. It was originally a 3” Bosch fab, and has been continually upgraded to the current level of 0.2µm processing on 200mm wafers; the line runs CMOS/BiCMOS with 20k active reticles used on 400k wafers/year. TI now does tool qualification with product wafers, challenging costs and tool availability. Sampling strategy directly affects your costs: too much wastes expenses, while too little guarantees lost yield. Typical these days is 10-20% of lot starts, but sampling frequency should be determined by the number of lots at risk and the complexity of the mask level, which results in tool-specific dynamic sampling. Or course, an efficient data analysis system is needed to provide macros for data drill-downs using tool, parametric metrology, final electrical test, and other data sets. Proper charting and visualization in an interactive GUI allows new analyses to be done.
Single-wafer tracking allows for the extraction of yield-loss signatures like the wafer number in the lot, first or last wafer effects, and different lots with single wafer excursions. For example, electrical-test data that may originally show no signature can be sorted to obtain a clear clustering of parameters into groups of five wafers, which in turn could point directly at a TEL furnace which was the only toolset running batches of five.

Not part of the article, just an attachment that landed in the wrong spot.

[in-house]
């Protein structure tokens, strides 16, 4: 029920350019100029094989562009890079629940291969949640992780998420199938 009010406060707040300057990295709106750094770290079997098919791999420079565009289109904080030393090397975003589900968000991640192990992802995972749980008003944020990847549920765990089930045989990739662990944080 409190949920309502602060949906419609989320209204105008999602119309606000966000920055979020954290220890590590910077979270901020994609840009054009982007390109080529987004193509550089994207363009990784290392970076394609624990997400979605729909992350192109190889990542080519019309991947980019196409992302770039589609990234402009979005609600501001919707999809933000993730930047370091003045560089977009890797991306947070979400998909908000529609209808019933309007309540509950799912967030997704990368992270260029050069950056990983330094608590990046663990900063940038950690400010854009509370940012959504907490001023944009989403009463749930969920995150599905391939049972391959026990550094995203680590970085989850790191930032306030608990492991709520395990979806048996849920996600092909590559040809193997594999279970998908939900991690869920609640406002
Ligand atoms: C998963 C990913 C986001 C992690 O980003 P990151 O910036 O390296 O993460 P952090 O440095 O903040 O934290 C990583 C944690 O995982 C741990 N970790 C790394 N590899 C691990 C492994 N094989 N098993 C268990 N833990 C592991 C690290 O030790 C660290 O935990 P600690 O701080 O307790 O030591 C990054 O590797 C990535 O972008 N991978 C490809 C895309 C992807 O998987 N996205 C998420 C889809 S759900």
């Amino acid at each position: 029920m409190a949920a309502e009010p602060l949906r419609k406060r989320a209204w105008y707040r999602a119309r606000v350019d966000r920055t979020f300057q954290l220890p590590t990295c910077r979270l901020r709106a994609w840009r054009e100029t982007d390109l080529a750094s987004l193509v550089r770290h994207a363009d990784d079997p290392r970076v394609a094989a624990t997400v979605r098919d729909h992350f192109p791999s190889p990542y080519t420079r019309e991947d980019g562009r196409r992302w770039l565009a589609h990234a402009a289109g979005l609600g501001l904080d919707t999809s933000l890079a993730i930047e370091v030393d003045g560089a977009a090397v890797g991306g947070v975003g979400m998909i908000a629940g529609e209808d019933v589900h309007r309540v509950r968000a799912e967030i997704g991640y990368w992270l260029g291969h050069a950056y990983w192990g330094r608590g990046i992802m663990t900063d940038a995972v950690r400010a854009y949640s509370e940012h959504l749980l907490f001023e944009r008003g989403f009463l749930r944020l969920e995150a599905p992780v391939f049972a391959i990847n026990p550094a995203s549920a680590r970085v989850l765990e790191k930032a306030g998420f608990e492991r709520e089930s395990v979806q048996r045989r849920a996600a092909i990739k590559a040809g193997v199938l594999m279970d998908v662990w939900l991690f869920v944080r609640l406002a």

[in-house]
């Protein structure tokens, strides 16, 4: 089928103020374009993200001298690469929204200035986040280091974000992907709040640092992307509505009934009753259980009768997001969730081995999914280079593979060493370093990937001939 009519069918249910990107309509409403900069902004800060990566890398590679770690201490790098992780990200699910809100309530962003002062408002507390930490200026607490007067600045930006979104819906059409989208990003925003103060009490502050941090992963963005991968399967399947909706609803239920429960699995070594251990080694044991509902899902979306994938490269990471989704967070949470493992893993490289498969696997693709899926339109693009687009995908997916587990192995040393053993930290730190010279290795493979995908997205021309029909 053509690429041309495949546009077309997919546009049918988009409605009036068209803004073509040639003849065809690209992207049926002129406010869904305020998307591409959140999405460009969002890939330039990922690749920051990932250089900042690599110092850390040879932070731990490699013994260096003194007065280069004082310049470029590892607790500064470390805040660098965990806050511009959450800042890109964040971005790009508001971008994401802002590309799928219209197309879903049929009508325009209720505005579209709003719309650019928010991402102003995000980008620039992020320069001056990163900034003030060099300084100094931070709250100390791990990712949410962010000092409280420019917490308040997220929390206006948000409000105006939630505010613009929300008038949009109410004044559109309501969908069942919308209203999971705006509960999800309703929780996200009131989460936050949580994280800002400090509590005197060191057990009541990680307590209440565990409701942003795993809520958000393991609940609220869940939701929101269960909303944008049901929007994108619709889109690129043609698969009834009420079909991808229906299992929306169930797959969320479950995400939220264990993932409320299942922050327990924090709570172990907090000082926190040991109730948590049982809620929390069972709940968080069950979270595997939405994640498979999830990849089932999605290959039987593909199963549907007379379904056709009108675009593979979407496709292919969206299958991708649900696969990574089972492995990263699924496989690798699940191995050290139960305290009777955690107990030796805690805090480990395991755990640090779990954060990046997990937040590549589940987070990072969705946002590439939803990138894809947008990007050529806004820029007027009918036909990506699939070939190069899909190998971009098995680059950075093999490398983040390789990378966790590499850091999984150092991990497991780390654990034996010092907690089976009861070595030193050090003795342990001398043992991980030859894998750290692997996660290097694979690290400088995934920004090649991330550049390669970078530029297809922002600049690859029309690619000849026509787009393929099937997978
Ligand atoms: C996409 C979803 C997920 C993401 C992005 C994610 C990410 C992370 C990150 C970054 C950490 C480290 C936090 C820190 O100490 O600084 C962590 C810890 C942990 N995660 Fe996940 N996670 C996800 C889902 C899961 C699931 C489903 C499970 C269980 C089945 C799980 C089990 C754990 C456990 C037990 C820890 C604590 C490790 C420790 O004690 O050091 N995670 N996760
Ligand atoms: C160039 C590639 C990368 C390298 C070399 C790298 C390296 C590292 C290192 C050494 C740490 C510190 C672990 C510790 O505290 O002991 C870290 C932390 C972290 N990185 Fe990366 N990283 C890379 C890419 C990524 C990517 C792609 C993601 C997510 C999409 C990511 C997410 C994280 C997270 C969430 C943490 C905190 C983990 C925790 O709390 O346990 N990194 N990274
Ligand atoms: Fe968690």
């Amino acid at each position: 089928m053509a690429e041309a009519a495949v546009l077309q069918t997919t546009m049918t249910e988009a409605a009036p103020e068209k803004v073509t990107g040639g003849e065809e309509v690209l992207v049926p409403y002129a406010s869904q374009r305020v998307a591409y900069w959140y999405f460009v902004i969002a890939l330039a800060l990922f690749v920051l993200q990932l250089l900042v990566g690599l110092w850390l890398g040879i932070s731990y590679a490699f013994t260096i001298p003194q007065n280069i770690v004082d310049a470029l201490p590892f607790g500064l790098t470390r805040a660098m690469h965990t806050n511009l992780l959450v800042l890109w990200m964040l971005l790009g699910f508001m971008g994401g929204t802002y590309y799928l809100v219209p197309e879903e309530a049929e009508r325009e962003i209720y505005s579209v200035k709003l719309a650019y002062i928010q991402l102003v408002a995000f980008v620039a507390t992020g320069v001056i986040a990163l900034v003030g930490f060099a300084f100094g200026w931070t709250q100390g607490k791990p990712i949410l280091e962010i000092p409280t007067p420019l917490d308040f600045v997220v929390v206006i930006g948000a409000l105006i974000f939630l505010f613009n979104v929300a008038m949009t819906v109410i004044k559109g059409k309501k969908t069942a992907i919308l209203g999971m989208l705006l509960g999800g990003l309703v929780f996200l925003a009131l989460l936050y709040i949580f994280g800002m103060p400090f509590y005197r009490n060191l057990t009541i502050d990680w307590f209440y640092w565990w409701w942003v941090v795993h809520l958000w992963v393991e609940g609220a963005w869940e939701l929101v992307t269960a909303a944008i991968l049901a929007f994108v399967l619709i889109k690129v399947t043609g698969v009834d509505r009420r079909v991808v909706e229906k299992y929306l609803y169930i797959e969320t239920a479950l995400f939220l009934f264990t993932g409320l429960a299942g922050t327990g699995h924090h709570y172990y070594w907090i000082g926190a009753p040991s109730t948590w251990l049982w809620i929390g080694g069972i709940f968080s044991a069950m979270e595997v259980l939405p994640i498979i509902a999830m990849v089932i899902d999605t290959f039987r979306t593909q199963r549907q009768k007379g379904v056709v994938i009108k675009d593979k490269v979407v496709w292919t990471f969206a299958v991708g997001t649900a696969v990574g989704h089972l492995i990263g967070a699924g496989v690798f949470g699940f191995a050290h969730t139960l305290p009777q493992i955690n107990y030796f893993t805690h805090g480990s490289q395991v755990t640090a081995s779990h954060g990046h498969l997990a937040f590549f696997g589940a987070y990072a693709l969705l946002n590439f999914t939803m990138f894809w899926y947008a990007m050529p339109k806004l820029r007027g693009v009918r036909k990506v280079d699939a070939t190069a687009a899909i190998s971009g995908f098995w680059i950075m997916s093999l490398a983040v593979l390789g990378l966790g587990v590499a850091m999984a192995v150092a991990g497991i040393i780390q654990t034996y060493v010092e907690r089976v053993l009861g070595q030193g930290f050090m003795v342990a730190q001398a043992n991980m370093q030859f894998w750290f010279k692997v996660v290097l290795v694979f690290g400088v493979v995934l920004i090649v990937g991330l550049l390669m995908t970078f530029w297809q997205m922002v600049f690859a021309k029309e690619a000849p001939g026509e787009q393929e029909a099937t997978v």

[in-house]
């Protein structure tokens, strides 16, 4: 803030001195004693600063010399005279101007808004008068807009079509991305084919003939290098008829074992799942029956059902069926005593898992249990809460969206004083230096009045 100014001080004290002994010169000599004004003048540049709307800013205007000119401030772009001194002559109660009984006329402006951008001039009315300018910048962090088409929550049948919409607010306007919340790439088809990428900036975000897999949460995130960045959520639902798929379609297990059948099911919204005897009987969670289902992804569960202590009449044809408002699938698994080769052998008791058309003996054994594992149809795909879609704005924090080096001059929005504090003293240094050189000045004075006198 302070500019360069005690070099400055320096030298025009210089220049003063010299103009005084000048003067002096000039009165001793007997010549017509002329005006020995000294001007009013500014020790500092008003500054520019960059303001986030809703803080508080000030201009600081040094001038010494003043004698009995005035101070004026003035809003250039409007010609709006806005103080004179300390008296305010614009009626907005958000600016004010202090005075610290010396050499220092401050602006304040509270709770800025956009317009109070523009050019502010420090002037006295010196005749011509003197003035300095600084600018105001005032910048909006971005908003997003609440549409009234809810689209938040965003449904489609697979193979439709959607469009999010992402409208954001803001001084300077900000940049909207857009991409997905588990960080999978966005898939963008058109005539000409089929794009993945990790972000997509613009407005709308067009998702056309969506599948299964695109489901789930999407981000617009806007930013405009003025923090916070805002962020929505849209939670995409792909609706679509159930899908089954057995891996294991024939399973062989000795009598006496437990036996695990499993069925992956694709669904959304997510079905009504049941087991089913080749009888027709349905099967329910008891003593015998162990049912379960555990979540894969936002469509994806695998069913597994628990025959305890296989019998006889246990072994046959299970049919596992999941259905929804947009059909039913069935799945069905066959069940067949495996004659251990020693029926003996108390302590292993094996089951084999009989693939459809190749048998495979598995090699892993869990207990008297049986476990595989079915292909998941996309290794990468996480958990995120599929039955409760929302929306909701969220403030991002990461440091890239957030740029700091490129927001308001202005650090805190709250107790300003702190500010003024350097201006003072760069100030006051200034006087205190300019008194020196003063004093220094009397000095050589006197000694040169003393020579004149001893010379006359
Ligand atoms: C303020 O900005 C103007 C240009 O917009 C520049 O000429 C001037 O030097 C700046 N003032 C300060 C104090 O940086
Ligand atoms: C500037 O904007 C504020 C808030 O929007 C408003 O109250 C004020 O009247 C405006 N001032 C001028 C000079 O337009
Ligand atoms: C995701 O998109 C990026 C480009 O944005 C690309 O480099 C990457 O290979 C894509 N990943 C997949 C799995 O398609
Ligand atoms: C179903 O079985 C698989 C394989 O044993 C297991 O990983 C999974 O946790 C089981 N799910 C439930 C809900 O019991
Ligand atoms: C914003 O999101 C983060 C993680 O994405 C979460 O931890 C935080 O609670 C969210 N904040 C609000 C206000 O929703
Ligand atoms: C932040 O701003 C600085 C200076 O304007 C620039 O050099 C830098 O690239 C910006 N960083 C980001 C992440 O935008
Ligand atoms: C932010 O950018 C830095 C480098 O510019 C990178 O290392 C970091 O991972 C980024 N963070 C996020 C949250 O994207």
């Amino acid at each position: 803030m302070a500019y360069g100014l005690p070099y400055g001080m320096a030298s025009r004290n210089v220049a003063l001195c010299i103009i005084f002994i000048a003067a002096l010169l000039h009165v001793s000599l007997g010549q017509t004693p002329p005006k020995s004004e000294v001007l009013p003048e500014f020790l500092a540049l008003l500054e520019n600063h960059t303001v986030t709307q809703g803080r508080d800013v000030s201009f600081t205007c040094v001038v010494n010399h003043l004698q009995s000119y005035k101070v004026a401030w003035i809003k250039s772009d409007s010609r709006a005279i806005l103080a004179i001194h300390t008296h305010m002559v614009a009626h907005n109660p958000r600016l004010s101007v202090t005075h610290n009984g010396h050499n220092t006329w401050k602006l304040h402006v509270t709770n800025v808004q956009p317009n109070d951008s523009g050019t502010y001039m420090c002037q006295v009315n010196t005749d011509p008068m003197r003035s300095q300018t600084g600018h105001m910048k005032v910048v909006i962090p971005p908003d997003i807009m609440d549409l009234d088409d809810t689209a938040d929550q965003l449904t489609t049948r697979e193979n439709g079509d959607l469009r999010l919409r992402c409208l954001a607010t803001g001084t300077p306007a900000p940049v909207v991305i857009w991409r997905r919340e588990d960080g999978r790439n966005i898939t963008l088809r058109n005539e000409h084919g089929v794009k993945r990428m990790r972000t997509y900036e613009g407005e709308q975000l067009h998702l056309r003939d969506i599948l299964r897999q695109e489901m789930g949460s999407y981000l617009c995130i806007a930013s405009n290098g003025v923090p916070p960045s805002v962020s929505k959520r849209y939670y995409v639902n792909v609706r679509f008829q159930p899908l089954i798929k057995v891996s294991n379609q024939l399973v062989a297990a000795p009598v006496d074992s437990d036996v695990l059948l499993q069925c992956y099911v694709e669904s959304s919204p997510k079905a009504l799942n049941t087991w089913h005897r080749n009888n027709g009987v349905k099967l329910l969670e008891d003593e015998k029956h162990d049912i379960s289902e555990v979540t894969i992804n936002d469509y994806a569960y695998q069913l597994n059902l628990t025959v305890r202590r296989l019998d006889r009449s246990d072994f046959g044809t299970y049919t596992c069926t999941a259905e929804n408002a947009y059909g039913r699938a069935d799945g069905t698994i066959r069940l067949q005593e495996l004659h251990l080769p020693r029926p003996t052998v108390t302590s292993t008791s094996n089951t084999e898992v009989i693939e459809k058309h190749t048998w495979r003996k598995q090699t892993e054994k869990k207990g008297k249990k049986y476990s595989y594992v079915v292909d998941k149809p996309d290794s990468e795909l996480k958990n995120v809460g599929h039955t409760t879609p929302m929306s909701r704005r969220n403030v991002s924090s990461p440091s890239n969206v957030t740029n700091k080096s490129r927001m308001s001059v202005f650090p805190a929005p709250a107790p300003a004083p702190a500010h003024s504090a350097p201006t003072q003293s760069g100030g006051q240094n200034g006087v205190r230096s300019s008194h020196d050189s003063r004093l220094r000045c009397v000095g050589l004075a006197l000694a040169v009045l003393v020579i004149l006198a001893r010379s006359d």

A breakout session on the dynamics of the used equipment market provided a fantastic perspective on the status of the current market. In addition to third-party brokers, OEMs now provide refurbished tools with full one-year warrantees for typically 40-80% of the original selling price. As always, the price is set by markets: the price to acquire the tool, cost to properly refurbish, and the customer demand for the tool. At the high-end of pricing, the used tool is sold with all new tool specs and it may then be considered as almost just another new tool for capacity. If the market forces align in certain ways, even a used 150mm tool may be sold for US$2M.
If you buy through a broker, it is somewhat common to then have to purchase a use license (often for the software) from the OEM. These licenses can range from $10k to $700k for complex tools; and are the single greatest hurdle for customers of 3rd-party brokers. The consensus was that licenses are not unreasonable in principle, but customers really expect to receive some value in terms of software upgrades and service support for their payment. Service-contracts from OEMs certainly minimize the risk of working with used or refurbished tools, regardless of the seller.
Hallway discussions with equipment brokers revealed that they’re tracking a tremendous number of 200mm tools which are planned to be decommissioned over the next 1-2 years. How the industry will absorb these tools remains to be seen, but with SECS/GEM interfaces and modular sub-system designs, it’s likely that most of these tools will remain productive somewhere in the world.
Labels: Europe, fab, mature, OEM, semiconductor, tools
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071012: Managing mature fabs